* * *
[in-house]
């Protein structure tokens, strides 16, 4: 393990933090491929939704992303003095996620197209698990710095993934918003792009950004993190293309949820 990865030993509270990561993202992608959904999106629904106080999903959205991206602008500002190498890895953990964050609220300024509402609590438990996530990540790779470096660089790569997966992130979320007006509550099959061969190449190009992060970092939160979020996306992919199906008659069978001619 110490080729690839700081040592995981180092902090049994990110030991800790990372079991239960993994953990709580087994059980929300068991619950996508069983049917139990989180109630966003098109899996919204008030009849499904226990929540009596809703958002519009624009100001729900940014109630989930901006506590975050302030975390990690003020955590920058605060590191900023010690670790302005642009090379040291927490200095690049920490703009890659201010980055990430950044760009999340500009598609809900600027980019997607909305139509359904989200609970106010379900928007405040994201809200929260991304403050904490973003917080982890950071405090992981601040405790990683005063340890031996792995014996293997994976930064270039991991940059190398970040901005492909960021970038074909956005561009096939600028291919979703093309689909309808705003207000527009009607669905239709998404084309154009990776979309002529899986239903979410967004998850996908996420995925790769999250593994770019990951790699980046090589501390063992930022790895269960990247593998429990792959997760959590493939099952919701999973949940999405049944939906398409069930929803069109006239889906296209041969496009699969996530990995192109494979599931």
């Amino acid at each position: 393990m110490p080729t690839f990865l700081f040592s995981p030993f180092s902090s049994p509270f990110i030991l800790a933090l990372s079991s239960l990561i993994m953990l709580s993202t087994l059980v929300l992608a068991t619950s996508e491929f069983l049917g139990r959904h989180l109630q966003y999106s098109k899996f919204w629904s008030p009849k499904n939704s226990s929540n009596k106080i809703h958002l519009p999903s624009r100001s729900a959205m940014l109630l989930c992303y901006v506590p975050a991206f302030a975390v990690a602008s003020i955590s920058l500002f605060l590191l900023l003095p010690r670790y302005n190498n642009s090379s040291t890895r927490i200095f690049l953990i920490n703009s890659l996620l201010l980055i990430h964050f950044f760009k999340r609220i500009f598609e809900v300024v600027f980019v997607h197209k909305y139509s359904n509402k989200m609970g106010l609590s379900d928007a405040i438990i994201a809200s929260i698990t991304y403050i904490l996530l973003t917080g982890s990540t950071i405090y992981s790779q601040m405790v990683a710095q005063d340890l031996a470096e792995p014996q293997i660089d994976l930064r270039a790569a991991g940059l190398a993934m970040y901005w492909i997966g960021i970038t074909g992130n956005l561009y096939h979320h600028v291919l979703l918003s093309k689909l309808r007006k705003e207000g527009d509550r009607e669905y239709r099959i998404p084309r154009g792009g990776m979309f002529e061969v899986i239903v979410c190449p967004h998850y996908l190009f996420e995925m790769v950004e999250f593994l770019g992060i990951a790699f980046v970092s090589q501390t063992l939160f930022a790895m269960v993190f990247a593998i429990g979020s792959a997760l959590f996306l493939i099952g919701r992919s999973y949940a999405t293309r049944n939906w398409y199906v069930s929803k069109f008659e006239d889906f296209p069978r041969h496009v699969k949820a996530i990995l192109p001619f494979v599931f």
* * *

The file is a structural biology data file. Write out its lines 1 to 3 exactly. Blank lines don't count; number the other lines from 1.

[in-house]
């Protein structure tokens, strides 16, 4: 393990933090491929939704992303003095996620197209698990710095993934918003792009950004993190293309949820 990865030993509270990561993202992608959904999106629904106080999903959205991206602008500002190498890895953990964050609220300024509402609590438990996530990540790779470096660089790569997966992130979320007006509550099959061969190449190009992060970092939160979020996306992919199906008659069978001619 110490080729690839700081040592995981180092902090049994990110030991800790990372079991239960993994953990709580087994059980929300068991619950996508069983049917139990989180109630966003098109899996919204008030009849499904226990929540009596809703958002519009624009100001729900940014109630989930901006506590975050302030975390990690003020955590920058605060590191900023010690670790302005642009090379040291927490200095690049920490703009890659201010980055990430950044760009999340500009598609809900600027980019997607909305139509359904989200609970106010379900928007405040994201809200929260991304403050904490973003917080982890950071405090992981601040405790990683005063340890031996792995014996293997994976930064270039991991940059190398970040901005492909960021970038074909956005561009096939600028291919979703093309689909309808705003207000527009009607669905239709998404084309154009990776979309002529899986239903979410967004998850996908996420995925790769999250593994770019990951790699980046090589501390063992930022790895269960990247593998429990792959997760959590493939099952919701999973949940999405049944939906398409069930929803069109006239889906296209041969496009699969996530990995192109494979599931």
């Amino acid at each position: 393990m110490p080729t690839f990865l700081f040592s995981p030993f180092s902090s049994p509270f990110i030991l800790a933090l990372s079991s239960l990561i993994m953990l709580s993202t087994l059980v929300l992608a068991t619950s996508e491929f069983l049917g139990r959904h989180l109630q966003y999106s098109k899996f919204w629904s008030p009849k499904n939704s226990s929540n009596k106080i809703h958002l519009p999903s624009r100001s729900a959205m940014l109630l989930c992303y901006v506590p975050a991206f302030a975390v990690a602008s003020i955590s920058l500002f605060l590191l900023l003095p010690r670790y302005n190498n642009s090379s040291t890895r927490i200095f690049l953990i920490n703009s890659l996620l201010l980055i990430h964050f950044f760009k999340r609220i500009f598609e809900v300024v600027f980019v997607h197209k909305y139509s359904n509402k989200m609970g106010l609590s379900d928007a405040i438990i994201a809200s929260i698990t991304y403050i904490l996530l973003t917080g982890s990540t950071i405090y992981s790779q601040m405790v990683a710095q005063d340890l031996a470096e792995p014996q293997i660089d994976l930064r270039a790569a991991g940059l190398a993934m970040y901005w492909i997966g960021i970038t074909g992130n956005l561009y096939h979320h600028v291919l979703l918003s093309k689909l309808r007006k705003e207000g527009d509550r009607e669905y239709r099959i998404p084309r154009g792009g990776m979309f002529e061969v899986i239903v979410c190449p967004h998850y996908l190009f996420e995925m790769v950004e999250f593994l770019g992060i990951a790699f980046v970092s090589q501390t063992l939160f930022a790895m269960v993190f990247a593998i429990g979020s792959a997760l959590f996306l493939i099952g919701r992919s999973y949940a999405t293309r049944n939906w398409y199906v069930s929803k069109f008659e006239d889906f296209p069978r041969h496009v699969k949820a996530i990995l192109p001619f494979v599931f």